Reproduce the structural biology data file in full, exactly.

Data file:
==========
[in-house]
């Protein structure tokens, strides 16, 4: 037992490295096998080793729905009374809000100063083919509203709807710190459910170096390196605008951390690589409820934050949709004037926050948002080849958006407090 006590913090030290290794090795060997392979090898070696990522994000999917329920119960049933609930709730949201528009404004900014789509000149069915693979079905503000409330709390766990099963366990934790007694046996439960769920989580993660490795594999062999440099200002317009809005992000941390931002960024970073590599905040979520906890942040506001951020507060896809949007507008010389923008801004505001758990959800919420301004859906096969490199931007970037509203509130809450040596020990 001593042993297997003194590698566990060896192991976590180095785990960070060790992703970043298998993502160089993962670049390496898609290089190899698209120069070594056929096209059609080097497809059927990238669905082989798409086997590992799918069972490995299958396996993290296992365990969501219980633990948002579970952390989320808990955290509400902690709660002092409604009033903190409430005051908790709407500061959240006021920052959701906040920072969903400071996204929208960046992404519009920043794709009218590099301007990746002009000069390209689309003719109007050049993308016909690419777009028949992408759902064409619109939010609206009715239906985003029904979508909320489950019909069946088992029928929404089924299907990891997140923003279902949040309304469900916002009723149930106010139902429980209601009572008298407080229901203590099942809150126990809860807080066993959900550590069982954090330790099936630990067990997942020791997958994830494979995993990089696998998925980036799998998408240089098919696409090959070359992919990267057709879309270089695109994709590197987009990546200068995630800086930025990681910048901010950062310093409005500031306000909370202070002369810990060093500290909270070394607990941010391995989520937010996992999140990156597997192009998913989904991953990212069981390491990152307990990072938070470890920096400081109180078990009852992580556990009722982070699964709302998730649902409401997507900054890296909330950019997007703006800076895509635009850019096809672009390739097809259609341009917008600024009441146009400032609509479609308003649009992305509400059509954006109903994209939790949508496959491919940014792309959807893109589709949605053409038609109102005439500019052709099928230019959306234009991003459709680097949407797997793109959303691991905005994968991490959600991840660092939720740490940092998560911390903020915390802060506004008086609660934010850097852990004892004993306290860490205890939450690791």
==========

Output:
[in-house]
């Protein structure tokens, strides 16, 4: 037992490295096998080793729905009374809000100063083919509203709807710190459910170096390196605008951390690589409820934050949709004037926050948002080849958006407090 006590913090030290290794090795060997392979090898070696990522994000999917329920119960049933609930709730949201528009404004900014789509000149069915693979079905503000409330709390766990099963366990934790007694046996439960769920989580993660490795594999062999440099200002317009809005992000941390931002960024970073590599905040979520906890942040506001951020507060896809949007507008010389923008801004505001758990959800919420301004859906096969490199931007970037509203509130809450040596020990 001593042993297997003194590698566990060896192991976590180095785990960070060790992703970043298998993502160089993962670049390496898609290089190899698209120069070594056929096209059609080097497809059927990238669905082989798409086997590992799918069972490995299958396996993290296992365990969501219980633990948002579970952390989320808990955290509400902690709660002092409604009033903190409430005051908790709407500061959240006021920052959701906040920072969903400071996204929208960046992404519009920043794709009218590099301007990746002009000069390209689309003719109007050049993308016909690419777009028949992408759902064409619109939010609206009715239906985003029904979508909320489950019909069946088992029928929404089924299907990891997140923003279902949040309304469900916002009723149930106010139902429980209601009572008298407080229901203590099942809150126990809860807080066993959900550590069982954090330790099936630990067990997942020791997958994830494979995993990089696998998925980036799998998408240089098919696409090959070359992919990267057709879309270089695109994709590197987009990546200068995630800086930025990681910048901010950062310093409005500031306000909370202070002369810990060093500290909270070394607990941010391995989520937010996992999140990156597997192009998913989904991953990212069981390491990152307990990072938070470890920096400081109180078990009852992580556990009722982070699964709302998730649902409401997507900054890296909330950019997007703006800076895509635009850019096809672009390739097809259609341009917008600024009441146009400032609509479609308003649009992305509400059509954006109903994209939790949508496959491919940014792309959807893109589709949605053409038609109102005439500019052709099928230019959306234009991003459709680097949407797997793109959303691991905005994968991490959600991840660092939720740490940092998560911390903020915390802060506004008086609660934010850097852990004892004993306290860490205890939450690791």